Diese Webseite wird nicht länger aktualisiert. Für Inhalte und Links wird keine Haftung übernommen. Bitte besuchen Sie die Seite des Nachfolgeclusters ORIGINS.
This website is no longer maintained. We assume no liability for content and links. Please visit the webpage of the successive cluster ORIGINS.


Barnard 68 delivers new findings on the formation of stars

Astronomers have had a rough idea of how stars form in the universe for decades: Giant interstellar gas clouds travel through the Milky Way and other spiral galaxies. As they move they condense more and more due to the effect of their own gravitation until both density and temperature are high enough in certain areas to initiate nuclear fusion. Hundreds or thousands of stars thus form from a single huge cloud. Despite the fact that this theory has strongly established itself among astronomers, there are still so many questions that remain unanswered on numerous details of the formation of stars.

The Munich astrophysicist Andreas Burkert of the Excellence Cluster Universe and his colleague Joao Alves of the Spanish Calar Alto Observatory have gained new insight into the final collapse phase of a molecular cloud (Astrophysical Journal, 695:1380-1314, 20 April 2009). The researchers have discovered that the collision of two essentially stable gas clouds may be responsible for the decisive „kick“ needed to trigger the final collapse.

One of the closest star formation regions in our cosmic neighbourhood is the Pipe Nebula in the constellation Ophiuchus, which can be observed in Central Europe from spring to autumn. The nebula represents a complex of numerous so-called Bok globules. These refer to spherical, cold gas clouds, whose masses are in the region of 0.1 to 10 times the mass of the sun. Astronomers have long considered such globules to be the direct precursor of young stars. One of them is the cloud Barnard 68 (B68), which is approx 0.2 light years in size and 400 light years away. As a result of its close proximity to the earth, B68 has attracted the interest of astronomists for a long time. To date no other gas cloud has been studied so intensely. From the weakening of the infrared light of stars hidden behind the cloud, it was possible to ascertain with high precision the mass and the inner structure of the compact cloud.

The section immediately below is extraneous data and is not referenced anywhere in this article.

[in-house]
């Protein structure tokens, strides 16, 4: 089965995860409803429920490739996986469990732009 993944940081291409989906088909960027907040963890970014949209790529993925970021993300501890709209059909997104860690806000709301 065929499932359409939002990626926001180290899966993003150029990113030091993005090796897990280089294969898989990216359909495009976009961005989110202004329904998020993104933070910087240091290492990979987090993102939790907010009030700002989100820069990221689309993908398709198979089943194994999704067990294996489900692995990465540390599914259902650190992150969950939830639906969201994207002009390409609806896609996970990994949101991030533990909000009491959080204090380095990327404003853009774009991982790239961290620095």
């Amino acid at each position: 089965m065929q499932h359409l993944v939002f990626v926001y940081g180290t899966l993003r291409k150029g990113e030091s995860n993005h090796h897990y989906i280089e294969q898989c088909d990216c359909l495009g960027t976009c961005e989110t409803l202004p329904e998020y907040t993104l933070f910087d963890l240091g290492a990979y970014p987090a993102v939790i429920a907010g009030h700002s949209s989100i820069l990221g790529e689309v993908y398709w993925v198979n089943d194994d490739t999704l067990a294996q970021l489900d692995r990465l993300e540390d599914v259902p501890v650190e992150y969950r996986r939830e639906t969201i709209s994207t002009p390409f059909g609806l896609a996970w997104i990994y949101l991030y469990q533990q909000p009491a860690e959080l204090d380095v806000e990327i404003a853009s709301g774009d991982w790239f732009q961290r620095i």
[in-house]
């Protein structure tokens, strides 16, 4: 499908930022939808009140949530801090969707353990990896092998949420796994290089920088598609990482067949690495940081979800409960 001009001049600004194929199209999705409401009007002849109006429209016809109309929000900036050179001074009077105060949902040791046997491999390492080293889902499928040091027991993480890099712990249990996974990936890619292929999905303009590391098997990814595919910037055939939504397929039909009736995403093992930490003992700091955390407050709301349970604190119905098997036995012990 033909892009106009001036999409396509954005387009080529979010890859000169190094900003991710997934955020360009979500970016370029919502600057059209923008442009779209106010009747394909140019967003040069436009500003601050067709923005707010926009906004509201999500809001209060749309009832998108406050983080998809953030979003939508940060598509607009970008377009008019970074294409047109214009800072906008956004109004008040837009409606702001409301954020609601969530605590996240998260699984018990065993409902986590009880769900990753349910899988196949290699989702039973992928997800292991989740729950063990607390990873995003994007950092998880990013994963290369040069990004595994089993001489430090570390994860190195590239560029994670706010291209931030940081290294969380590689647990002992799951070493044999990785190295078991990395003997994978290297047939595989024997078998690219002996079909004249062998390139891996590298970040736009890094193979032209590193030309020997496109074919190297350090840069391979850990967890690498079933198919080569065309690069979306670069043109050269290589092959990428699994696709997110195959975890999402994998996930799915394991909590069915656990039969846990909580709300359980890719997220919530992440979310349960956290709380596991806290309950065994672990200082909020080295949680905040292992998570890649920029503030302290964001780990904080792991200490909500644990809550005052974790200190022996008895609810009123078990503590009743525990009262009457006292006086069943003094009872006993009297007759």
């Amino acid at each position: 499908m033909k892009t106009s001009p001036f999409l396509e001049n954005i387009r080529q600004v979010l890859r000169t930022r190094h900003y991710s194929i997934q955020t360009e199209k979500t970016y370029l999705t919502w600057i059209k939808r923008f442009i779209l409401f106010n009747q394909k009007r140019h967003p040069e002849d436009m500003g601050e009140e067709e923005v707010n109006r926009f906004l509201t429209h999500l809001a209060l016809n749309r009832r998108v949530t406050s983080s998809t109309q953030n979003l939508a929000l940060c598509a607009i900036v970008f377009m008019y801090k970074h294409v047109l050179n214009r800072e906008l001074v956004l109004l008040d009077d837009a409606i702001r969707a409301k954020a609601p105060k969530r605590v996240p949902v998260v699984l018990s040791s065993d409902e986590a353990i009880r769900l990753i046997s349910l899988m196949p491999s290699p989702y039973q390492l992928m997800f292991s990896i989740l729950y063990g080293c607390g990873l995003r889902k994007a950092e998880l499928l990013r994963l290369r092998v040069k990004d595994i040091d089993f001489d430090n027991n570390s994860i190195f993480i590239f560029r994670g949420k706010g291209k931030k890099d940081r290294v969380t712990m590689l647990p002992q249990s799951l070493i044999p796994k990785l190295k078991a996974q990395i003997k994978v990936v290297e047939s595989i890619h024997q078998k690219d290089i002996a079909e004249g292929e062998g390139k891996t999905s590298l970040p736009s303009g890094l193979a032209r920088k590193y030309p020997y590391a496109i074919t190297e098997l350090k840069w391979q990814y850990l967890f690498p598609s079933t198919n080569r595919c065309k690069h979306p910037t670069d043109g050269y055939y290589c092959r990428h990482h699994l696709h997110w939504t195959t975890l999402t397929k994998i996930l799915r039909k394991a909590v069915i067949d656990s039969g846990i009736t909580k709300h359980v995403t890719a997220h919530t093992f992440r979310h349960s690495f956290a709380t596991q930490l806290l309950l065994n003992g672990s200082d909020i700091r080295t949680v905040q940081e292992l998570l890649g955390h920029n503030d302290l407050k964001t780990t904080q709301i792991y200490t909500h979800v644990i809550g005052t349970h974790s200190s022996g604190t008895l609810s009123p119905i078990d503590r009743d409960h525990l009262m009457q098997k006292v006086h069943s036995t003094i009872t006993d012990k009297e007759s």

Figure 1: Map of  dust column density  of Barnard 68 (Alves et al.)


Andreas Burkert und Joao Alves suggest that B68 is in fact in a very early state of instability and is just about to begin to collapse. They claim to have discerned the reason for this in a small structure located in the southeast region of the cloud: Pictures of the cloud clearly show an independent globule which is approximately 10 times lighter and is evidently about to collide with B68.

In order to prove their theory, both astrophysicists have now simulated the scenario with the help of a SGI-ALTIX super computer of the Technische Universität München. They fed the computer with the coordinates of two spherical lumps which are 1 light year apart from each other with 2 and 0.2 solar masses respectively and assigned the individual simulation particles typical speed patterns which correspond to those that arise in the theoretical models. They adjusted the inner structures of the objects to the natural example of Barnard 68 and its neighbour. Then they followed the development of the system with the help of a numerical algorithm, which calculated the gas movement under the influence of gravity in thousands of tiny steps in time.


Figure 2: Snapshots of the simulation of a small globule merging with a big gas cloud


As was expected, the smaller globule of the two changed its structure first to penetrate the larger globule after about 1.7 million years of „computer time“ at a speed of 370 meters per second. The internal structure of the united system corresponded exactly to the internal structure of the real Barnard cloud. In their model, the researchers also found the gas flow triggered by the impact pressure of the collapsing cloud, which they had observed flowing from the globule in the direction of the earthly observers. During the further course of the simulation, the previously stable system did in fact go out of balance and began to collapse and generated extremely high densities in its centre – the conditions for the formation of a star seem to be fulfilled.

In several simulations of this kind, the researchers varied the physical parameters of the globules and were able to deduce from them, under which circumstances the fusion of two gas clouds leads to the subsequent collapse. If the calculations of Burkert and Alves are correct, a new star similar to the sun will shine in our direct cosmic neighbourhood within the next 200,000 years, in whose vicinity planets could also form. 

Optical image of Barnard 68 (upper right)

Technische Universitaet Muenchen
Exzellenzcluster Universe

Boltzmannstr. 2
D-85748 Garching

Tel. + 49 89 35831 - 7100
Fax + 49 89 3299 - 4002